The project, approved in 2009, is on the draft list of projects proposed for funding through a 1-cent transportation sales tax.
State Transportation Planner Todd Long said Tuesday the state would fund 50 percent of its $146 million construction cost if the T-SPLOST would provide the other $73 million.
Click here to see a copy of the letter.
Mullis, a Republican from Chickamauga, chairs the state Senate’s transportation committee. He ticked off a list of con-cerns that mirror objections raised by the wealthy Rollins family, who own property in the path of the new road.
“I will be happy to help you any way to select a new, better, less costly and less-environmentally damaging site to connect Rome to I-75,” Mullis write in a June 28 letter that apparently went to Bowen, Georgia Department of Transportation Com-missioner Vance Smith and U.S. Transportation Secretary Ray LaHood.
Bartow County Sole Commissioner Clarence Brown said he was surprised to hear Mullis had injected himself into a project that lies outside his district.
“(Opponents) say an alternate route could be done faster, but you don’t ever do environmental studies faster,” Brown said, noting that it took years of studying possible routes be-fore the current configuration was selected.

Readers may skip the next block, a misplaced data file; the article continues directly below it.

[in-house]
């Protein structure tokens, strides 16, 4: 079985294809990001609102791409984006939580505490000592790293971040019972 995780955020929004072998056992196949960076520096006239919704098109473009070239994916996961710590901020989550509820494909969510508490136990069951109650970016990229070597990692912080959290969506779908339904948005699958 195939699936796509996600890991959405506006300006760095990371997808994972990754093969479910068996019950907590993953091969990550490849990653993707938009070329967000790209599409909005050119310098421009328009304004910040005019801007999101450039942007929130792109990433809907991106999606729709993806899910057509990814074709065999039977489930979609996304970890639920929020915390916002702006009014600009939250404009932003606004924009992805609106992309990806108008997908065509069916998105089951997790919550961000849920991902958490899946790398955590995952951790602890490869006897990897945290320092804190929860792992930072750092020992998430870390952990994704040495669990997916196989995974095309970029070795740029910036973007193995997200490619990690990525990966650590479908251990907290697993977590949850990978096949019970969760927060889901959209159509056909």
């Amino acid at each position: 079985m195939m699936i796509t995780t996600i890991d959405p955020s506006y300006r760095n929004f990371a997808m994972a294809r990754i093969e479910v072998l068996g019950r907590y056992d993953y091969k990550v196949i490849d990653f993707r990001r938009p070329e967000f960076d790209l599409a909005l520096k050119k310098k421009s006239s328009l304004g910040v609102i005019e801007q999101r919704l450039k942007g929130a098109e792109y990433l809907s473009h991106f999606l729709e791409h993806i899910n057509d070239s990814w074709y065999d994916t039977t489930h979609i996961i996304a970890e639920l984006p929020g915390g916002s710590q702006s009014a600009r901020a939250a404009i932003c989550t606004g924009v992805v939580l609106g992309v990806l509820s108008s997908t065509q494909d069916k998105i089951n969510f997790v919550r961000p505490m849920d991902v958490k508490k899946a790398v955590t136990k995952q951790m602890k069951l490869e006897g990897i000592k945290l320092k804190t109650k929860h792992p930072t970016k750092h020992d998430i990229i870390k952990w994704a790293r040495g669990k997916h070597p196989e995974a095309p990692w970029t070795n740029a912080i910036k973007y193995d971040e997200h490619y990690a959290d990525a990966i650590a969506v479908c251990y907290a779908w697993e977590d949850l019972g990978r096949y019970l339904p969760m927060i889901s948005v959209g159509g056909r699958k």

Floyd County Commission Chairman Eddie Lumsden said he was disappointed by Mullis’ actions and wondered how much the senator knows about the project issues.
“He is a member of this regional transportation roundtable but, to my knowledge, he’s never been to a meeting,” Lumsden said.
STB board member Jeff Lewis of Cartersville said it’s unclear how Mullis’ letter may affect the project.
“His position lends weight, but it’s just his opinion,” Lewis said. “We still need a road to connect Floyd and western Bartow to I-75 and we need it yesterday.”
Mullis did not immediately return a call for comment and the Rome News-Tribune is continuing to try to reach him.
Read more: RN-T.com - State Sen Mullis opposes selected 411 Connector route